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Title: Microneedle assisted percutaneous delivery of lidocaine carboxymethylcellulose with gelatine co-polymer hydrogel
Authors: Nayak, Atul
Keywords: Lidocaine
In Vitro drug release
Drug permeation
Passive diffusion
Issue Date: 2016
Publisher: © Atul Nayak
Abstract: Local anaesthetic drugs are usually administered as symptom relieving drug formulations for the treatment of pain in superficial skin extremities. The anaesthesia is delivered into skin tissues at the site of pain because of nociceptive receptors. Concerns that exist regarding local anaesthetic drug formulations are low drug encapsulation efficiency, polydispersity of colloidal formulations, chemical interactions of released local anaesthetic drug with skin proteins and bulk viscoelastic properties. Complimenting drug formulation characteristics are the desirable rates of controlled release of drug molecules from chosen formulations pertaining to favourable in vitro skin permeation kinetics are imperative pharmaceutics based research areas because skin percutaneous delivery has distinct barrier property restrictions for passive diffusion (PD) of active molecules. Lidocaine is currently the active anaesthetic molecule of choice in local anaesthesia by clinicians because of minimum toxicity and good potency. It is a low molecular weight drug comprising of electron donating and electron withdrawing functional groups with the capacity to interact by hydrogen bonding and electrostatic interactions with several drug formulation vehicles. In this work, a naturally occurring bi-polymeric formulation was achieved with lidocaine NaCMC:gelatine hydrogel. Lidocaine NaCMC:gelatine ratio of 1:2.3 was the most favourable formulation because of faster skin permeation kinetics. Lidocaine NaCMC:gelatine 1:2.7 provided the highest drug encapsulation efficiency. This resulted in high, sustained permeation rates after adaptation of the microneedle (MN) poke and patch technique, past the stratum corneum layer of skin for quick target delivery in attaining a maximum permeation flux of near 6.0 µg/cm2/h in the hypodermis layer. Mass balance of in vitro studies using an indirect approach to quantify lidocaine permeation showed significant lidocaine permeation in skin. Subsequent vertical and horizontal (depth averaged) in vitro studies using similar MN techniques resulted in crossing minimum therapeutic level across a 10 mm radius from the epicentre of the skin sample at major reduced lag times of minutes for vertical permeation and within 0.5 hours for horizontal permeation. Furthermore, the spreadability of lidocaine NaCMC:gelatine hydrogel shows favourability in the control of droplet spreading on MN treated skin.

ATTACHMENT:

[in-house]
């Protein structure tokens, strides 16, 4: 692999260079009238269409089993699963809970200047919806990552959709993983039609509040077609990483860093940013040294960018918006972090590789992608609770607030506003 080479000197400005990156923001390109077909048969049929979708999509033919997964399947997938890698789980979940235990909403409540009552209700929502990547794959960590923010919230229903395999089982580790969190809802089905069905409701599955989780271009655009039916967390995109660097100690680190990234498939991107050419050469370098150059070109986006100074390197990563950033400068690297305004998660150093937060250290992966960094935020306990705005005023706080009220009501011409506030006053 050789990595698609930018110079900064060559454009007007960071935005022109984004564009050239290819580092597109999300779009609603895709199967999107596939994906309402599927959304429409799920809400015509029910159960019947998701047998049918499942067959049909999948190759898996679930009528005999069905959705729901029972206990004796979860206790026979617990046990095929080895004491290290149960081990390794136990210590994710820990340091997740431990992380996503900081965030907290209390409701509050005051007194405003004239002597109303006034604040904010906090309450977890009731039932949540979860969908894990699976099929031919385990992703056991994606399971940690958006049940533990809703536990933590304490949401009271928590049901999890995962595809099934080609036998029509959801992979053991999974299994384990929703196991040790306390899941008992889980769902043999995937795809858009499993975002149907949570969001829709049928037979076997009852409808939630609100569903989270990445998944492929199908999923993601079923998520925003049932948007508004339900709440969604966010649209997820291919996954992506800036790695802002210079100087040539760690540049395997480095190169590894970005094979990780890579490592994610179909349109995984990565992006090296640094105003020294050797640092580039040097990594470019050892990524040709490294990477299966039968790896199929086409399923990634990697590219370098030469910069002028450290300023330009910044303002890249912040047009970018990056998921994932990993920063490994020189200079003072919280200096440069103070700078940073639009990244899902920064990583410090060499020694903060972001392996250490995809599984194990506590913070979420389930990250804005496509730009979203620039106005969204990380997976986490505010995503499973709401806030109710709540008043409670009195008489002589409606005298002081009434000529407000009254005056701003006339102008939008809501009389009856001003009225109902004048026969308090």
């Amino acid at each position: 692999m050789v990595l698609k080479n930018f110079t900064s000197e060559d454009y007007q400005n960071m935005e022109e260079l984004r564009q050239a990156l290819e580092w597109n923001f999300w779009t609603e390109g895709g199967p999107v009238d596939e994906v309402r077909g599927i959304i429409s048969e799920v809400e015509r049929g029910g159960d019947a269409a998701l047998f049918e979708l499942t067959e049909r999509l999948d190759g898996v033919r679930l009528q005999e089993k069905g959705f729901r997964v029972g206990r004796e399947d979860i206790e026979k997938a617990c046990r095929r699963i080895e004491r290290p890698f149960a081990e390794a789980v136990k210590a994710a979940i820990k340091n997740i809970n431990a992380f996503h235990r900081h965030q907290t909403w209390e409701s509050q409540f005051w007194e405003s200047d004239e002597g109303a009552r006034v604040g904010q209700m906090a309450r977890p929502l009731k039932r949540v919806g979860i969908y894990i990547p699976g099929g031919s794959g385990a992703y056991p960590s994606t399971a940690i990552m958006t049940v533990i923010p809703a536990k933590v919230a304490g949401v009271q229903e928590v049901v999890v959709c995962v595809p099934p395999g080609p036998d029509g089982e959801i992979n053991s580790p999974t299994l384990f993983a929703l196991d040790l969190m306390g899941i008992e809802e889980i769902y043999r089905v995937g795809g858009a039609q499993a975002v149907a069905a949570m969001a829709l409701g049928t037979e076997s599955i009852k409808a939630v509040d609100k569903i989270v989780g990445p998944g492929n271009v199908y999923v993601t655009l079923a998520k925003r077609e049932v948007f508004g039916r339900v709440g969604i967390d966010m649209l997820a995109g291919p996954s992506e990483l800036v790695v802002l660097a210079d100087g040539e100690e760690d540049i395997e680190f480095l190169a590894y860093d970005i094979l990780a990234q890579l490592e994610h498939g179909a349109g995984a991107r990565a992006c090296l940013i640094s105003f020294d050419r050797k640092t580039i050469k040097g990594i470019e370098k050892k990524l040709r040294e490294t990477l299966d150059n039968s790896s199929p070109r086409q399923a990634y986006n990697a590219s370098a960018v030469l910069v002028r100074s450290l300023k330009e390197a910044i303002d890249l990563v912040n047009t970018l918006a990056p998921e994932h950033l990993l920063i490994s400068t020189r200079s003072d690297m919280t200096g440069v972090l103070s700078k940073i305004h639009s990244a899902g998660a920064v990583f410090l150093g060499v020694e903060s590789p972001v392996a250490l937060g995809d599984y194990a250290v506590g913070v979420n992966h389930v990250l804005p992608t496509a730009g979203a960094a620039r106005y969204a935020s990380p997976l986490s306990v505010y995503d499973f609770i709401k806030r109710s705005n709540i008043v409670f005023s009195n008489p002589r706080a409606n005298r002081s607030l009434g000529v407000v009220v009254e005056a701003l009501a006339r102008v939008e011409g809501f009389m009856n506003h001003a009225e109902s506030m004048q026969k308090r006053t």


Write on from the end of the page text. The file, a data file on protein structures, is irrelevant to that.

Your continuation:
Description: A Doctoral Thesis. Submitted in partial fulfilment of the requirements for the award of Doctor of Philosophy of Loughborough University.
URI: https://dspace.lboro.ac.uk/2134/21705
Appears in Collections:PhD Theses (Chemical Engineering)

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